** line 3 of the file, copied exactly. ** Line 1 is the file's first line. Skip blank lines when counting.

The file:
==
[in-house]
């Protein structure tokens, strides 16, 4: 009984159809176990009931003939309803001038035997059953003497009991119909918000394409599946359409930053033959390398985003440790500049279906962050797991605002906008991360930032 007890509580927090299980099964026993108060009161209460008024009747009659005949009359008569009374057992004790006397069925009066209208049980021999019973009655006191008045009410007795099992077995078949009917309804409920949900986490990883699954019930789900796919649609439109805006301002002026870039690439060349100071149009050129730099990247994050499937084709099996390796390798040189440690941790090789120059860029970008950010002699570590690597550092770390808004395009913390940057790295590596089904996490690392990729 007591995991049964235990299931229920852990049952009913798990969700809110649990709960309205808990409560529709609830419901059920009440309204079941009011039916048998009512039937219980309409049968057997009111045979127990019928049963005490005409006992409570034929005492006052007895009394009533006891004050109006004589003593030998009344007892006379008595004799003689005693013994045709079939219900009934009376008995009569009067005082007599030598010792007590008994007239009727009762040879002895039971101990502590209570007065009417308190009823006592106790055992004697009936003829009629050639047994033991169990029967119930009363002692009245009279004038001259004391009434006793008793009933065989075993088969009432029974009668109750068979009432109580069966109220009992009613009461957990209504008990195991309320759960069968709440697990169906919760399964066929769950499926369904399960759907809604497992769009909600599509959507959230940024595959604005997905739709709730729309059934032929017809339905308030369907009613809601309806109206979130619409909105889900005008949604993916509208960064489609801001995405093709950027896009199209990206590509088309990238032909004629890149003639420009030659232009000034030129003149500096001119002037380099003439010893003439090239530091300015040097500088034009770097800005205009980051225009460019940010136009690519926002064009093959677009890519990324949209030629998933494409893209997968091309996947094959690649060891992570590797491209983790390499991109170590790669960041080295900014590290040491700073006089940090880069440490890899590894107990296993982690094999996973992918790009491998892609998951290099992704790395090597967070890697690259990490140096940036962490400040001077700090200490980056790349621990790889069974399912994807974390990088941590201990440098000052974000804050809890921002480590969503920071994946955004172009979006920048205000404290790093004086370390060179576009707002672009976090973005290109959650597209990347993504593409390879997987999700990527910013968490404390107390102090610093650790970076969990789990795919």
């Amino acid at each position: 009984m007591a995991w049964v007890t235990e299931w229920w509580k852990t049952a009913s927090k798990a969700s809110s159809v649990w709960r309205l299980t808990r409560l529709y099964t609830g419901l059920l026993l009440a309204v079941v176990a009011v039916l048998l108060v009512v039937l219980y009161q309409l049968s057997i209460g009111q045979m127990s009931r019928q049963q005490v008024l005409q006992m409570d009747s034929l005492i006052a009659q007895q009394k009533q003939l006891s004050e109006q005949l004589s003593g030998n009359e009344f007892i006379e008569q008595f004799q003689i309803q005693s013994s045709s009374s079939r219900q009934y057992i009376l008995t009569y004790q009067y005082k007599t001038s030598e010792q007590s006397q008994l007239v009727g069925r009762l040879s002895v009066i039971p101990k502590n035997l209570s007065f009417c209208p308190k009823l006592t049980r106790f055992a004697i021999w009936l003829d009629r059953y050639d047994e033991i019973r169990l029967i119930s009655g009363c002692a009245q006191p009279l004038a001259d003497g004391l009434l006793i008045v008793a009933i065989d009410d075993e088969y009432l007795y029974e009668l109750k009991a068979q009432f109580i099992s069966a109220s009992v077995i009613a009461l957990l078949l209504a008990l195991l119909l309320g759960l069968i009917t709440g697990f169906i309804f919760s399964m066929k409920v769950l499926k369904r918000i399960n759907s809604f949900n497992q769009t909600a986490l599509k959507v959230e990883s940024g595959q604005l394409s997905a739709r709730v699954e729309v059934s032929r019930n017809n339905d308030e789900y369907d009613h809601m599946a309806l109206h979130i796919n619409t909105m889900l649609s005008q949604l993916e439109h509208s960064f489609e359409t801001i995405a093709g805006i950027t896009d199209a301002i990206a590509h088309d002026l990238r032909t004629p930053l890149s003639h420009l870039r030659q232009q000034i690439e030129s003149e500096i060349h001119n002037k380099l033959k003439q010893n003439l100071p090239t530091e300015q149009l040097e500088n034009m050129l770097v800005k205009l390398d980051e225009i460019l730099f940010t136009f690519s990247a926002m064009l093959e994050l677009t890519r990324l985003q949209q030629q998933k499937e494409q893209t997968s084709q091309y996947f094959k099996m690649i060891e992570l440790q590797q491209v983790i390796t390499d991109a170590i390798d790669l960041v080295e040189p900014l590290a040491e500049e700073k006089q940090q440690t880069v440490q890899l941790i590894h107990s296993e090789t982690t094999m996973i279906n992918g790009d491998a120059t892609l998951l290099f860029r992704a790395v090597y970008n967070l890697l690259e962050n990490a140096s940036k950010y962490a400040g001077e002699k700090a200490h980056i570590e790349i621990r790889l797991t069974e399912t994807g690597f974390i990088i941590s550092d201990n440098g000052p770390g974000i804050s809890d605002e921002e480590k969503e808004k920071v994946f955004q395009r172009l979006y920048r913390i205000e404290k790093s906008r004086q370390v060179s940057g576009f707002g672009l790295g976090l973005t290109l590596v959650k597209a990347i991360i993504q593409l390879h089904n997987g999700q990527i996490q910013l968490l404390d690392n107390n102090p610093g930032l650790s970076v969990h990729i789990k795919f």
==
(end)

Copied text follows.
């Amino acid at each position: 009984m007591a995991w049964v007890t235990e299931w229920w509580k852990t049952a009913s927090k798990a969700s809110s159809v649990w709960r309205l299980t808990r409560l529709y099964t609830g419901l059920l026993l009440a309204v079941v176990a009011v039916l048998l108060v009512v039937l219980y009161q309409l049968s057997i209460g009111q045979m127990s009931r019928q049963q005490v008024l005409q006992m409570d009747s034929l005492i006052a009659q007895q009394k009533q003939l006891s004050e109006q005949l004589s003593g030998n009359e009344f007892i006379e008569q008595f004799q003689i309803q005693s013994s045709s009374s079939r219900q009934y057992i009376l008995t009569y004790q009067y005082k007599t001038s030598e010792q007590s006397q008994l007239v009727g069925r009762l040879s002895v009066i039971p101990k502590n035997l209570s007065f009417c209208p308190k009823l006592t049980r106790f055992a004697i021999w009936l003829d009629r059953y050639d047994e033991i019973r169990l029967i119930s009655g009363c002692a009245q006191p009279l004038a001259d003497g004391l009434l006793i008045v008793a009933i065989d009410d075993e088969y009432l007795y029974e009668l109750k009991a068979q009432f109580i099992s069966a109220s009992v077995i009613a009461l957990l078949l209504a008990l195991l119909l309320g759960l069968i009917t709440g697990f169906i309804f919760s399964m066929k409920v769950l499926k369904r918000i399960n759907s809604f949900n497992q769009t909600a986490l599509k959507v959230e990883s940024g595959q604005l394409s997905a739709r709730v699954e729309v059934s032929r019930n017809n339905d308030e789900y369907d009613h809601m599946a309806l109206h979130i796919n619409t909105m889900l649609s005008q949604l993916e439109h509208s960064f489609e359409t801001i995405a093709g805006i950027t896009d199209a301002i990206a590509h088309d002026l990238r032909t004629p930053l890149s003639h420009l870039r030659q232009q000034i690439e030129s003149e500096i060349h001119n002037k380099l033959k003439q010893n003439l100071p090239t530091e300015q149009l040097e500088n034009m050129l770097v800005k205009l390398d980051e225009i460019l730099f940010t136009f690519s990247a926002m064009l093959e994050l677009t890519r990324l985003q949209q030629q998933k499937e494409q893209t997968s084709q091309y996947f094959k099996m690649i060891e992570l440790q590797q491209v983790i390796t390499d991109a170590i390798d790669l960041v080295e040189p900014l590290a040491e500049e700073k006089q940090q440690t880069v440490q890899l941790i590894h107990s296993e090789t982690t094999m996973i279906n992918g790009d491998a120059t892609l998951l290099f860029r992704a790395v090597y970008n967070l890697l690259e962050n990490a140096s940036k950010y962490a400040g001077e002699k700090a200490h980056i570590e790349i621990r790889l797991t069974e399912t994807g690597f974390i990088i941590s550092d201990n440098g000052p770390g974000i804050s809890d605002e921002e480590k969503e808004k920071v994946f955004q395009r172009l979006y920048r913390i205000e404290k790093s906008r004086q370390v060179s940057g576009f707002g672009l790295g976090l973005t290109l590596v959650k597209a990347i991360i993504q593409l390879h089904n997987g999700q990527i996490q910013l968490l404390d690392n107390n102090p610093g930032l650790s970076v969990h990729i789990k795919f």